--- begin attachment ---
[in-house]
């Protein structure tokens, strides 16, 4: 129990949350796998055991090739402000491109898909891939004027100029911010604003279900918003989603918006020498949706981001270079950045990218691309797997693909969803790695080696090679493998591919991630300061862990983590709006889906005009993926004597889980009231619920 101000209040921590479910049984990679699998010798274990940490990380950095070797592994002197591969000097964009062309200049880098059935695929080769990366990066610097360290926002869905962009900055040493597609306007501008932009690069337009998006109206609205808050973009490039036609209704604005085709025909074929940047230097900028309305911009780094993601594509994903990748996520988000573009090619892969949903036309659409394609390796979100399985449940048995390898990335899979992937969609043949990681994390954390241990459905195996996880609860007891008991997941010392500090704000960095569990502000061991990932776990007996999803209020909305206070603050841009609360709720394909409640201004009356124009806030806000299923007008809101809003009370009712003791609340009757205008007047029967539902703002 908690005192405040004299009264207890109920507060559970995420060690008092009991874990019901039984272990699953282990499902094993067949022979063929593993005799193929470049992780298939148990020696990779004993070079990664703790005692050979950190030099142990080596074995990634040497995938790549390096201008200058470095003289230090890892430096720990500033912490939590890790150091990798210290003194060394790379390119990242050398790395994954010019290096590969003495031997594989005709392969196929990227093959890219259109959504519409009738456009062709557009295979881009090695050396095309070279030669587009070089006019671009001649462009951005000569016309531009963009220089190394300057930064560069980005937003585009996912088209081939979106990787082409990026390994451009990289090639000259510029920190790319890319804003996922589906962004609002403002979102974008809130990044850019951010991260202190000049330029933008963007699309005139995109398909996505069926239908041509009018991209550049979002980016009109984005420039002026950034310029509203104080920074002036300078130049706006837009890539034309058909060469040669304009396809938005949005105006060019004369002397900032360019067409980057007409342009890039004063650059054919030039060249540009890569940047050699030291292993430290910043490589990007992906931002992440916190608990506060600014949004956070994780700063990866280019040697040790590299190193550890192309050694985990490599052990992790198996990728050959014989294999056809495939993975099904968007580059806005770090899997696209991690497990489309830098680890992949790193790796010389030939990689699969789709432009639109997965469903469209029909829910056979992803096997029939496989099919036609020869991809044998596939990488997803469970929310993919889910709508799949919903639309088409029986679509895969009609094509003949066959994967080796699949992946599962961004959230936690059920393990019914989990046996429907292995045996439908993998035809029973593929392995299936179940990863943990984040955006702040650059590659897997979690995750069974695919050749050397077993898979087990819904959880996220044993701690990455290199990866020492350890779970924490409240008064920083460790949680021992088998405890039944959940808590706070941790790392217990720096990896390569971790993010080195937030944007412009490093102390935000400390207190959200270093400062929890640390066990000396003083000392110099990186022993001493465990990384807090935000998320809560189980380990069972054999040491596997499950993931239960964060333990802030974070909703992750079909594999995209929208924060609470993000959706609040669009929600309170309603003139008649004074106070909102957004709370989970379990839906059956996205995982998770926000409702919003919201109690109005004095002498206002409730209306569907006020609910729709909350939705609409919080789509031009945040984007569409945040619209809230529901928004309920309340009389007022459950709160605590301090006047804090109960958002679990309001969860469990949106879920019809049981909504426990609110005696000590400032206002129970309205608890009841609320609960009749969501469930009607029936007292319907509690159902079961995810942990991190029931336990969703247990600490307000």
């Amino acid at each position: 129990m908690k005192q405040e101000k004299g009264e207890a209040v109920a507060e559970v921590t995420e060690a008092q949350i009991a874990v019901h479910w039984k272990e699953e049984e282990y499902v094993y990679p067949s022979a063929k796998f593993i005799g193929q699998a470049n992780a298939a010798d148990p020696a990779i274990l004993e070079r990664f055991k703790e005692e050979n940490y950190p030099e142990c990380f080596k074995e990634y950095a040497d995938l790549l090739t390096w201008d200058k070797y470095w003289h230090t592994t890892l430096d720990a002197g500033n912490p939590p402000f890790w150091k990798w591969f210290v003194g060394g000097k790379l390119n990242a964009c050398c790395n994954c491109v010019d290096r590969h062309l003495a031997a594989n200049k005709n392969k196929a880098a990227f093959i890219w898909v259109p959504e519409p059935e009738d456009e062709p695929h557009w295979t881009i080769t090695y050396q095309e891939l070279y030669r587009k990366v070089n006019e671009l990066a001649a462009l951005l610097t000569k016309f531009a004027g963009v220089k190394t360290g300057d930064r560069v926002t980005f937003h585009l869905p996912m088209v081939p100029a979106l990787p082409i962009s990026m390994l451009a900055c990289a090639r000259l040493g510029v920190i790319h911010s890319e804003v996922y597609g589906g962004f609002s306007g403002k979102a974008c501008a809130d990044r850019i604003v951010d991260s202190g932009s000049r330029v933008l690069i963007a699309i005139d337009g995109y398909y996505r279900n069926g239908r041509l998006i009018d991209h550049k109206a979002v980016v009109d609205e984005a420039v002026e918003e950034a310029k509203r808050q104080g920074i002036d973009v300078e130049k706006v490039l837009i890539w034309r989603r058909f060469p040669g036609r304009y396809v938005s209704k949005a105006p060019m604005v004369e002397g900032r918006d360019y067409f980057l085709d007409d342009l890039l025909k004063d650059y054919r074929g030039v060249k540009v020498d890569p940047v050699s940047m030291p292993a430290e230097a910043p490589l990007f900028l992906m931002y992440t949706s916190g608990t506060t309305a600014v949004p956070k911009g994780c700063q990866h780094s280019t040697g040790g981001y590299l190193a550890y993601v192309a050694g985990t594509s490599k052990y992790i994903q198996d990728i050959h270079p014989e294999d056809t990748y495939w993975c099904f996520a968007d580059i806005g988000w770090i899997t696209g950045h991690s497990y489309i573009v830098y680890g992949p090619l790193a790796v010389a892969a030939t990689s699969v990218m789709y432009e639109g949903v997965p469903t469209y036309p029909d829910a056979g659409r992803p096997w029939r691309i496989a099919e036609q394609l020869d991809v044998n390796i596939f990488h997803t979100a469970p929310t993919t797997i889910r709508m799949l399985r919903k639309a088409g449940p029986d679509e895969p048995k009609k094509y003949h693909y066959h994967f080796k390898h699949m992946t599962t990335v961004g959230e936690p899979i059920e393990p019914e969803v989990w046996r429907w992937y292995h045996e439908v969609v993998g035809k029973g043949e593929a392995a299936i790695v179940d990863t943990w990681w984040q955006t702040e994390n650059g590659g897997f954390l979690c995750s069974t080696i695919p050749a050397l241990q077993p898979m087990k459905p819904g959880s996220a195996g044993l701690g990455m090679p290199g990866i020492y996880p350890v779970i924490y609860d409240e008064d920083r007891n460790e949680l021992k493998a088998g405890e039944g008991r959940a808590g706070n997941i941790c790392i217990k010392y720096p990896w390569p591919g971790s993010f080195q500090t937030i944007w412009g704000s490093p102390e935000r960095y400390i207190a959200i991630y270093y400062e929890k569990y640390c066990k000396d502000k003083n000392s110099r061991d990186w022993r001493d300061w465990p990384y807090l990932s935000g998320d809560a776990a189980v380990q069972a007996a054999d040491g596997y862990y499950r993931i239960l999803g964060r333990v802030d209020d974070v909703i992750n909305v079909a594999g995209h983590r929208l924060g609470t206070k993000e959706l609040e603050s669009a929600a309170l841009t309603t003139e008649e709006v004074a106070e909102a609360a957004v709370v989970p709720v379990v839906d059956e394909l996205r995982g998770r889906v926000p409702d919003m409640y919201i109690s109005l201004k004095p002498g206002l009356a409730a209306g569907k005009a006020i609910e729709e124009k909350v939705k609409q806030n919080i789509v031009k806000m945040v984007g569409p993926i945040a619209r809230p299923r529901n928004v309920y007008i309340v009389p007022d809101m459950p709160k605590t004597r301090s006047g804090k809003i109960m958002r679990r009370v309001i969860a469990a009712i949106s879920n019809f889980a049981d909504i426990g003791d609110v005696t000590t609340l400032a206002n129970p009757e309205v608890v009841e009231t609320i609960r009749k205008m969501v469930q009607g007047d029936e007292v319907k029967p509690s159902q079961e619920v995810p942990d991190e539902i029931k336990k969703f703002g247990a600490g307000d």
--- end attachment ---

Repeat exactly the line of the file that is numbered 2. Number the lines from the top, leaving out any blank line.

């Protein structure tokens, strides 16, 4: 129990949350796998055991090739402000491109898909891939004027100029911010604003279900918003989603918006020498949706981001270079950045990218691309797997693909969803790695080696090679493998591919991630300061862990983590709006889906005009993926004597889980009231619920 101000209040921590479910049984990679699998010798274990940490990380950095070797592994002197591969000097964009062309200049880098059935695929080769990366990066610097360290926002869905962009900055040493597609306007501008932009690069337009998006109206609205808050973009490039036609209704604005085709025909074929940047230097900028309305911009780094993601594509994903990748996520988000573009090619892969949903036309659409394609390796979100399985449940048995390898990335899979992937969609043949990681994390954390241990459905195996996880609860007891008991997941010392500090704000960095569990502000061991990932776990007996999803209020909305206070603050841009609360709720394909409640201004009356124009806030806000299923007008809101809003009370009712003791609340009757205008007047029967539902703002 908690005192405040004299009264207890109920507060559970995420060690008092009991874990019901039984272990699953282990499902094993067949022979063929593993005799193929470049992780298939148990020696990779004993070079990664703790005692050979950190030099142990080596074995990634040497995938790549390096201008200058470095003289230090890892430096720990500033912490939590890790150091990798210290003194060394790379390119990242050398790395994954010019290096590969003495031997594989005709392969196929990227093959890219259109959504519409009738456009062709557009295979881009090695050396095309070279030669587009070089006019671009001649462009951005000569016309531009963009220089190394300057930064560069980005937003585009996912088209081939979106990787082409990026390994451009990289090639000259510029920190790319890319804003996922589906962004609002403002979102974008809130990044850019951010991260202190000049330029933008963007699309005139995109398909996505069926239908041509009018991209550049979002980016009109984005420039002026950034310029509203104080920074002036300078130049706006837009890539034309058909060469040669304009396809938005949005105006060019004369002397900032360019067409980057007409342009890039004063650059054919030039060249540009890569940047050699030291292993430290910043490589990007992906931002992440916190608990506060600014949004956070994780700063990866280019040697040790590299190193550890192309050694985990490599052990992790198996990728050959014989294999056809495939993975099904968007580059806005770090899997696209991690497990489309830098680890992949790193790796010389030939990689699969789709432009639109997965469903469209029909829910056979992803096997029939496989099919036609020869991809044998596939990488997803469970929310993919889910709508799949919903639309088409029986679509895969009609094509003949066959994967080796699949992946599962961004959230936690059920393990019914989990046996429907292995045996439908993998035809029973593929392995299936179940990863943990984040955006702040650059590659897997979690995750069974695919050749050397077993898979087990819904959880996220044993701690990455290199990866020492350890779970924490409240008064920083460790949680021992088998405890039944959940808590706070941790790392217990720096990896390569971790993010080195937030944007412009490093102390935000400390207190959200270093400062929890640390066990000396003083000392110099990186022993001493465990990384807090935000998320809560189980380990069972054999040491596997499950993931239960964060333990802030974070909703992750079909594999995209929208924060609470993000959706609040669009929600309170309603003139008649004074106070909102957004709370989970379990839906059956996205995982998770926000409702919003919201109690109005004095002498206002409730209306569907006020609910729709909350939705609409919080789509031009945040984007569409945040619209809230529901928004309920309340009389007022459950709160605590301090006047804090109960958002679990309001969860469990949106879920019809049981909504426990609110005696000590400032206002129970309205608890009841609320609960009749969501469930009607029936007292319907509690159902079961995810942990991190029931336990969703247990600490307000």